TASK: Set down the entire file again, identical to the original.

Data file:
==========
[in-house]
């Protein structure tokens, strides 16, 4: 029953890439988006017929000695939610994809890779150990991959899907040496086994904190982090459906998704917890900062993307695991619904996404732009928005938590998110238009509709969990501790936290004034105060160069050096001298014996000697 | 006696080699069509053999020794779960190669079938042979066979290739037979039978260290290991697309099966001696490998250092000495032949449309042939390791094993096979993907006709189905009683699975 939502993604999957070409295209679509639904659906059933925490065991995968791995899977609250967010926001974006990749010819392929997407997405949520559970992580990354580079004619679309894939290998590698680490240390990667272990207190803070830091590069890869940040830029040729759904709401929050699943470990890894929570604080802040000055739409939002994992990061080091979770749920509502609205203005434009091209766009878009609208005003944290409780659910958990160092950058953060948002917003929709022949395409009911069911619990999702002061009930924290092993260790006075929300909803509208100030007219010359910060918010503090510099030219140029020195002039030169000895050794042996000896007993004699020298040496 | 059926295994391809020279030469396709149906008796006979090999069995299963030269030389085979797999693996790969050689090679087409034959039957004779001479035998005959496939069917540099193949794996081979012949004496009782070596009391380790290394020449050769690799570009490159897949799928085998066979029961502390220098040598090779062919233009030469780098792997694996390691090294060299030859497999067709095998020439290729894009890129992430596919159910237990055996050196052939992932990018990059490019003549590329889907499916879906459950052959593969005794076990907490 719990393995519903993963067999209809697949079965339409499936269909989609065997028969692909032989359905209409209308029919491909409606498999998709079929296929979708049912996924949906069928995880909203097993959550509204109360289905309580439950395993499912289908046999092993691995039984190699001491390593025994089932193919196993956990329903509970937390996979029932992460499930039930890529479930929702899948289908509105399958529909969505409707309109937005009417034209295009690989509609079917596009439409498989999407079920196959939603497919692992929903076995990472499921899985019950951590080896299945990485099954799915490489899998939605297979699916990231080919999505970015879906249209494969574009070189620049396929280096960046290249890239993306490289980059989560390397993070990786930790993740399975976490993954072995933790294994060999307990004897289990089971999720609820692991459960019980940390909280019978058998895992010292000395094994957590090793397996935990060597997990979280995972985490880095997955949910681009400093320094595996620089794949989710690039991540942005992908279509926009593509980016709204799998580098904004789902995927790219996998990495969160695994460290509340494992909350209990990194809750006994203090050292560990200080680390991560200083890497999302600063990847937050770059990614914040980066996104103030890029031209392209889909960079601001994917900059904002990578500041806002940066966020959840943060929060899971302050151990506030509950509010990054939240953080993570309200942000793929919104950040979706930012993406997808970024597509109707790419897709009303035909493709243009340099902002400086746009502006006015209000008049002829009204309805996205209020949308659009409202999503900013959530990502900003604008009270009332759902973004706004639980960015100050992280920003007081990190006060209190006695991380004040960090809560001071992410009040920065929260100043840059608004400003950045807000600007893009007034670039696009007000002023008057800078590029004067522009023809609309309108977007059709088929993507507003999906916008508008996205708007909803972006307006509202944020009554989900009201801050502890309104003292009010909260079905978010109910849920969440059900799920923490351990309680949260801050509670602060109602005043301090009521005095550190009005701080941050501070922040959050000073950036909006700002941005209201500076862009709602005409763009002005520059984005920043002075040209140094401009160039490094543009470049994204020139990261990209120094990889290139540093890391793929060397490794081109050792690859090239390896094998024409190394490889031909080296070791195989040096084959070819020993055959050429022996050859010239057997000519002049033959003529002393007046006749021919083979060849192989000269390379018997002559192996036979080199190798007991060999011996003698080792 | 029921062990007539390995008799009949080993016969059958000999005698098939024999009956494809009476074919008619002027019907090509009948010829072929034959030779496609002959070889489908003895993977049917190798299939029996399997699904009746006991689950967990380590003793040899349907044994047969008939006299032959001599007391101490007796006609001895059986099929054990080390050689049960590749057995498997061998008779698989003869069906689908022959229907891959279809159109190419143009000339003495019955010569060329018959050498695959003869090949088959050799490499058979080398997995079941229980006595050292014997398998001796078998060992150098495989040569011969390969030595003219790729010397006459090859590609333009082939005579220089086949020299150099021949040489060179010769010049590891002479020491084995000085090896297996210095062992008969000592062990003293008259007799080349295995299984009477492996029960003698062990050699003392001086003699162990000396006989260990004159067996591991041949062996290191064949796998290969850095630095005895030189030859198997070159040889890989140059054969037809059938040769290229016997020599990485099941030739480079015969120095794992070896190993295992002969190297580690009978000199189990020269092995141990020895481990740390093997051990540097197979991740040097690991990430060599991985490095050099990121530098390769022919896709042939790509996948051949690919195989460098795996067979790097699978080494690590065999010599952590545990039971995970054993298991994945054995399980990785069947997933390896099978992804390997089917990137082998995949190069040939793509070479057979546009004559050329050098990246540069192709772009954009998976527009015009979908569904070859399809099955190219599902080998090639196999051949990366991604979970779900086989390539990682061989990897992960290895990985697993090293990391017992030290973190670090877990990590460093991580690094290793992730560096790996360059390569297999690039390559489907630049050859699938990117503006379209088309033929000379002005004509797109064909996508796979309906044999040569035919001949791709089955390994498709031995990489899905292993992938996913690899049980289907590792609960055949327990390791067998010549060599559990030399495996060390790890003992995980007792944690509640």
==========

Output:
[in-house]
């Protein structure tokens, strides 16, 4: 029953890439988006017929000695939610994809890779150990991959899907040496086994904190982090459906998704917890900062993307695991619904996404732009928005938590998110238009509709969990501790936290004034105060160069050096001298014996000697 | 006696080699069509053999020794779960190669079938042979066979290739037979039978260290290991697309099966001696490998250092000495032949449309042939390791094993096979993907006709189905009683699975 939502993604999957070409295209679509639904659906059933925490065991995968791995899977609250967010926001974006990749010819392929997407997405949520559970992580990354580079004619679309894939290998590698680490240390990667272990207190803070830091590069890869940040830029040729759904709401929050699943470990890894929570604080802040000055739409939002994992990061080091979770749920509502609205203005434009091209766009878009609208005003944290409780659910958990160092950058953060948002917003929709022949395409009911069911619990999702002061009930924290092993260790006075929300909803509208100030007219010359910060918010503090510099030219140029020195002039030169000895050794042996000896007993004699020298040496 | 059926295994391809020279030469396709149906008796006979090999069995299963030269030389085979797999693996790969050689090679087409034959039957004779001479035998005959496939069917540099193949794996081979012949004496009782070596009391380790290394020449050769690799570009490159897949799928085998066979029961502390220098040598090779062919233009030469780098792997694996390691090294060299030859497999067709095998020439290729894009890129992430596919159910237990055996050196052939992932990018990059490019003549590329889907499916879906459950052959593969005794076990907490 719990393995519903993963067999209809697949079965339409499936269909989609065997028969692909032989359905209409209308029919491909409606498999998709079929296929979708049912996924949906069928995880909203097993959550509204109360289905309580439950395993499912289908046999092993691995039984190699001491390593025994089932193919196993956990329903509970937390996979029932992460499930039930890529479930929702899948289908509105399958529909969505409707309109937005009417034209295009690989509609079917596009439409498989999407079920196959939603497919692992929903076995990472499921899985019950951590080896299945990485099954799915490489899998939605297979699916990231080919999505970015879906249209494969574009070189620049396929280096960046290249890239993306490289980059989560390397993070990786930790993740399975976490993954072995933790294994060999307990004897289990089971999720609820692991459960019980940390909280019978058998895992010292000395094994957590090793397996935990060597997990979280995972985490880095997955949910681009400093320094595996620089794949989710690039991540942005992908279509926009593509980016709204799998580098904004789902995927790219996998990495969160695994460290509340494992909350209990990194809750006994203090050292560990200080680390991560200083890497999302600063990847937050770059990614914040980066996104103030890029031209392209889909960079601001994917900059904002990578500041806002940066966020959840943060929060899971302050151990506030509950509010990054939240953080993570309200942000793929919104950040979706930012993406997808970024597509109707790419897709009303035909493709243009340099902002400086746009502006006015209000008049002829009204309805996205209020949308659009409202999503900013959530990502900003604008009270009332759902973004706004639980960015100050992280920003007081990190006060209190006695991380004040960090809560001071992410009040920065929260100043840059608004400003950045807000600007893009007034670039696009007000002023008057800078590029004067522009023809609309309108977007059709088929993507507003999906916008508008996205708007909803972006307006509202944020009554989900009201801050502890309104003292009010909260079905978010109910849920969440059900799920923490351990309680949260801050509670602060109602005043301090009521005095550190009005701080941050501070922040959050000073950036909006700002941005209201500076862009709602005409763009002005520059984005920043002075040209140094401009160039490094543009470049994204020139990261990209120094990889290139540093890391793929060397490794081109050792690859090239390896094998024409190394490889031909080296070791195989040096084959070819020993055959050429022996050859010239057997000519002049033959003529002393007046006749021919083979060849192989000269390379018997002559192996036979080199190798007991060999011996003698080792 | 029921062990007539390995008799009949080993016969059958000999005698098939024999009956494809009476074919008619002027019907090509009948010829072929034959030779496609002959070889489908003895993977049917190798299939029996399997699904009746006991689950967990380590003793040899349907044994047969008939006299032959001599007391101490007796006609001895059986099929054990080390050689049960590749057995498997061998008779698989003869069906689908022959229907891959279809159109190419143009000339003495019955010569060329018959050498695959003869090949088959050799490499058979080398997995079941229980006595050292014997398998001796078998060992150098495989040569011969390969030595003219790729010397006459090859590609333009082939005579220089086949020299150099021949040489060179010769010049590891002479020491084995000085090896297996210095062992008969000592062990003293008259007799080349295995299984009477492996029960003698062990050699003392001086003699162990000396006989260990004159067996591991041949062996290191064949796998290969850095630095005895030189030859198997070159040889890989140059054969037809059938040769290229016997020599990485099941030739480079015969120095794992070896190993295992002969190297580690009978000199189990020269092995141990020895481990740390093997051990540097197979991740040097690991990430060599991985490095050099990121530098390769022919896709042939790509996948051949690919195989460098795996067979790097699978080494690590065999010599952590545990039971995970054993298991994945054995399980990785069947997933390896099978992804390997089917990137082998995949190069040939793509070479057979546009004559050329050098990246540069192709772009954009998976527009015009979908569904070859399809099955190219599902080998090639196999051949990366991604979970779900086989390539990682061989990897992960290895990985697993090293990391017992030290973190670090877990990590460093991580690094290793992730560096790996360059390569297999690039390559489907630049050859699938990117503006379209088309033929000379002005004509797109064909996508796979309906044999040569035919001949791709089955390994498709031995990489899905292993992938996913690899049980289907590792609960055949327990390791067998010549060599559990030399495996060390790890003992995980007792944690509640």